Waking up in Mictlan, the underworld entrance of the North, nearly dead from an evil witch’s attack—this is where James Endredy’s gripping true account of his experience with the witches of Veracruz begins. As the apprentice of a powerful curandero, or healer, Endredy learns the dangerous magic and mystical arts of brujería, a nearly extinct form of Aztec witchcraft, and his perilous training is fraught with spiritual trials and tests. Taught how to invoke spirits of the underworld for assistance and use dream trance to “fly,” Endredy is subjected to the black magic of a brujo negro and left alone in the graveyard of the brujo masters to fight for his life. He is also called upon to do battle with the most sinister of all witches—el Brujo de Muerte, the Witch of Death.
Upon becoming a curandero himself, Endredy takes on harrowing real-life cases: healing a young man possessed by the spirit of an Aztec warrior, rescuing a teenage girl from a Mexican drug cartel, and hunting down a vampire witch terrorizing a small community.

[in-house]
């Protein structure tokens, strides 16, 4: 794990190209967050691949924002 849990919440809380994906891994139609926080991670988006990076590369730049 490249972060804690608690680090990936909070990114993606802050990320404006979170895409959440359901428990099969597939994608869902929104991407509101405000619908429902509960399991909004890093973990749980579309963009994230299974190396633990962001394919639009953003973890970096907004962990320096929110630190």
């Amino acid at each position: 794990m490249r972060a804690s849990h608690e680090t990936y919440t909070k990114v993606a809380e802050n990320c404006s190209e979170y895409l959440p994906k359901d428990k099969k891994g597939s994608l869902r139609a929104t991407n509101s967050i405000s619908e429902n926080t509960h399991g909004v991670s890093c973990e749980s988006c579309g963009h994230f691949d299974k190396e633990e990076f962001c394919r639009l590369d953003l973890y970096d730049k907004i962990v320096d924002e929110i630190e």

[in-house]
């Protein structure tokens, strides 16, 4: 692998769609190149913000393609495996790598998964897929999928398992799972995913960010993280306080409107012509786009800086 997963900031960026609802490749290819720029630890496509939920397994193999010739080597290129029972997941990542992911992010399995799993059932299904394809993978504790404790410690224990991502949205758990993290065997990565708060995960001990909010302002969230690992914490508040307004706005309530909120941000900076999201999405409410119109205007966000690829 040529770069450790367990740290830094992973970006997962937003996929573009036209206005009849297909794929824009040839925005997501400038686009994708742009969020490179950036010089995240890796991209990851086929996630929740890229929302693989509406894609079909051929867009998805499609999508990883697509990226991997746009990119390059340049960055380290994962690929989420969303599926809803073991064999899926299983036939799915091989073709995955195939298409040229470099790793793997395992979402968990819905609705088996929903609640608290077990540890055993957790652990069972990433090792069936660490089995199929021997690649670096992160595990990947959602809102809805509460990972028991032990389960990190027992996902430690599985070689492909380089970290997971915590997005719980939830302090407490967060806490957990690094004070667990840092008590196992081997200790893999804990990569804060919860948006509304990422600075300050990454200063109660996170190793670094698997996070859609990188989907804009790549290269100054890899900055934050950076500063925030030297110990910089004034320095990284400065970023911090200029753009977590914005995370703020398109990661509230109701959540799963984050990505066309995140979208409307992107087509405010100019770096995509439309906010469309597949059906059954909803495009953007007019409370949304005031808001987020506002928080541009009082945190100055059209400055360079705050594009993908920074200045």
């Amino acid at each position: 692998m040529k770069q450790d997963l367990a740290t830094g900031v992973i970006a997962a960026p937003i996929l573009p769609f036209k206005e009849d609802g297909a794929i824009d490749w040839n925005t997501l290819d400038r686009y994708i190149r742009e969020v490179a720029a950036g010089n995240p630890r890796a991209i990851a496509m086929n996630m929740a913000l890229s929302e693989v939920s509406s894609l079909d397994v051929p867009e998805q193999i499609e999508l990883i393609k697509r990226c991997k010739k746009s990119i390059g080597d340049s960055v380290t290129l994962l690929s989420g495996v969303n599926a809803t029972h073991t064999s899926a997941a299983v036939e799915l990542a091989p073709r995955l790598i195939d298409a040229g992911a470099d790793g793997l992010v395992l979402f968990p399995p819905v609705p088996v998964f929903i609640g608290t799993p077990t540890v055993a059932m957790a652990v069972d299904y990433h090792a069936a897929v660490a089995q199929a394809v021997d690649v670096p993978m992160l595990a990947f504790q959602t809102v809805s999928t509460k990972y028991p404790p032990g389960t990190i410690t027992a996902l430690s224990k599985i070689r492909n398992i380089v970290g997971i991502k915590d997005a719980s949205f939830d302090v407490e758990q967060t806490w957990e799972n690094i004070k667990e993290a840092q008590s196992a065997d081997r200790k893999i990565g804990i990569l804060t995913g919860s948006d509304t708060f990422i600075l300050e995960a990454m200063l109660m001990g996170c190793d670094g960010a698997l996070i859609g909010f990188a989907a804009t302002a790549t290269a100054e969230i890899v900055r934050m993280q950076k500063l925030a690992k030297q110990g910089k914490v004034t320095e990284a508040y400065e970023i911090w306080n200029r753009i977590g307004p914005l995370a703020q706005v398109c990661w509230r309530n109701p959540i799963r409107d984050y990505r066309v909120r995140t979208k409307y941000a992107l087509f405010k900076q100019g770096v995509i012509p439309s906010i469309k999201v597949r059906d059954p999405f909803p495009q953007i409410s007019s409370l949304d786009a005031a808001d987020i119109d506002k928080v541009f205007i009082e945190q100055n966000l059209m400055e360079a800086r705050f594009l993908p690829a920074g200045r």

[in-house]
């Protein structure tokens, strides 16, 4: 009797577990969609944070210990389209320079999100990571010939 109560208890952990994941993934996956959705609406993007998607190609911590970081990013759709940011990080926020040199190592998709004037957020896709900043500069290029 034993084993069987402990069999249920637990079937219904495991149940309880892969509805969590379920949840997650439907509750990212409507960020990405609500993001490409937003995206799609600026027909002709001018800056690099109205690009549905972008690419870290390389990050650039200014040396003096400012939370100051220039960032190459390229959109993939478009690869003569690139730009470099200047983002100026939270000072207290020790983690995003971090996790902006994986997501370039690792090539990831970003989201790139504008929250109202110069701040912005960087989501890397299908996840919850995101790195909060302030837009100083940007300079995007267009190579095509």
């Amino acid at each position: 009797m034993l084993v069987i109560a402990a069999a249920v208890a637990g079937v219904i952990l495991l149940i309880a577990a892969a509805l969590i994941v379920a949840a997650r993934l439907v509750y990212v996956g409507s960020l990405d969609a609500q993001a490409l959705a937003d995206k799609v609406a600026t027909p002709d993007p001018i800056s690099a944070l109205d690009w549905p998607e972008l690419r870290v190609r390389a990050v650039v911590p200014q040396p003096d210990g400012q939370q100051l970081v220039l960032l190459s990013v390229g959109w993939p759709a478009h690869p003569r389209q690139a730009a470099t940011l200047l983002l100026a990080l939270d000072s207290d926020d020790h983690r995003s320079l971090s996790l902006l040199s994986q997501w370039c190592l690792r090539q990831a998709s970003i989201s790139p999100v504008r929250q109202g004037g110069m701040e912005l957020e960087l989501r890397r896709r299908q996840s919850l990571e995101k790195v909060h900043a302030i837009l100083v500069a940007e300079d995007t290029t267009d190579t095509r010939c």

For untold centuries, the stereotypical vision most have of a witch includes a broomstick and flight. But, can witches really fly? James Endredy, author of The Flying Witches of Veracruz, has experienced the flight of the witch, though no broomsticks were used. How is this possible? What secrets do the witches of Veracruz hold?
Everyone knows that brooms and witches go together. Most popular images of witches show them with pointed hats, black cats, and a broom. And while not every witch has a cat (or a funny-looking hat, for that matter), most of us own a broom. But how many of us actually use them for our magical work?
When I started writing The Witch's Broom, I'll... read this article